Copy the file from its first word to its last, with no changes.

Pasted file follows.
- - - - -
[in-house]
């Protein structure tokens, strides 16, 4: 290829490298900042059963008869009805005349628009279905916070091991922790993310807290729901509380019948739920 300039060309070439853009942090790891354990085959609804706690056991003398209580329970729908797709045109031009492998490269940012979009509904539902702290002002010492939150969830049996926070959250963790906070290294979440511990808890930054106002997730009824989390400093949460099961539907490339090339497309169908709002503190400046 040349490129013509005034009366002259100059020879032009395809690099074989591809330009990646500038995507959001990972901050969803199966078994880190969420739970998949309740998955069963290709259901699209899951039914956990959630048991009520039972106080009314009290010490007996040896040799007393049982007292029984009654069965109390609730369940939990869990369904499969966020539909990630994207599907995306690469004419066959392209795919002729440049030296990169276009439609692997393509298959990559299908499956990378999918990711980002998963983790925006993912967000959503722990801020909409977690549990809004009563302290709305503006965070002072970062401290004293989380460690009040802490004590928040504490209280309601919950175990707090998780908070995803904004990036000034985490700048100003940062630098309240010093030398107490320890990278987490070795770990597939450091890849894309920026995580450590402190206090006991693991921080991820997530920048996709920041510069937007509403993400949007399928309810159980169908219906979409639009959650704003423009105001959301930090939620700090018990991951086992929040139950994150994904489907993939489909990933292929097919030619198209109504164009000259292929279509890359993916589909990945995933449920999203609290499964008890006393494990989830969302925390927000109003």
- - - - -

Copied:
[in-house]
């Protein structure tokens, strides 16, 4: 290829490298900042059963008869009805005349628009279905916070091991922790993310807290729901509380019948739920 300039060309070439853009942090790891354990085959609804706690056991003398209580329970729908797709045109031009492998490269940012979009509904539902702290002002010492939150969830049996926070959250963790906070290294979440511990808890930054106002997730009824989390400093949460099961539907490339090339497309169908709002503190400046 040349490129013509005034009366002259100059020879032009395809690099074989591809330009990646500038995507959001990972901050969803199966078994880190969420739970998949309740998955069963290709259901699209899951039914956990959630048991009520039972106080009314009290010490007996040896040799007393049982007292029984009654069965109390609730369940939990869990369904499969966020539909990630994207599907995306690469004419066959392209795919002729440049030296990169276009439609692997393509298959990559299908499956990378999918990711980002998963983790925006993912967000959503722990801020909409977690549990809004009563302290709305503006965070002072970062401290004293989380460690009040802490004590928040504490209280309601919950175990707090998780908070995803904004990036000034985490700048100003940062630098309240010093030398107490320890990278987490070795770990597939450091890849894309920026995580450590402190206090006991693991921080991820997530920048996709920041510069937007509403993400949007399928309810159980169908219906979409639009959650704003423009105001959301930090939620700090018990991951086992929040139950994150994904489907993939489909990933292929097919030619198209109504164009000259292929279509890359993916589909990945995933449920999203609290499964008890006393494990989830969302925390927000109003």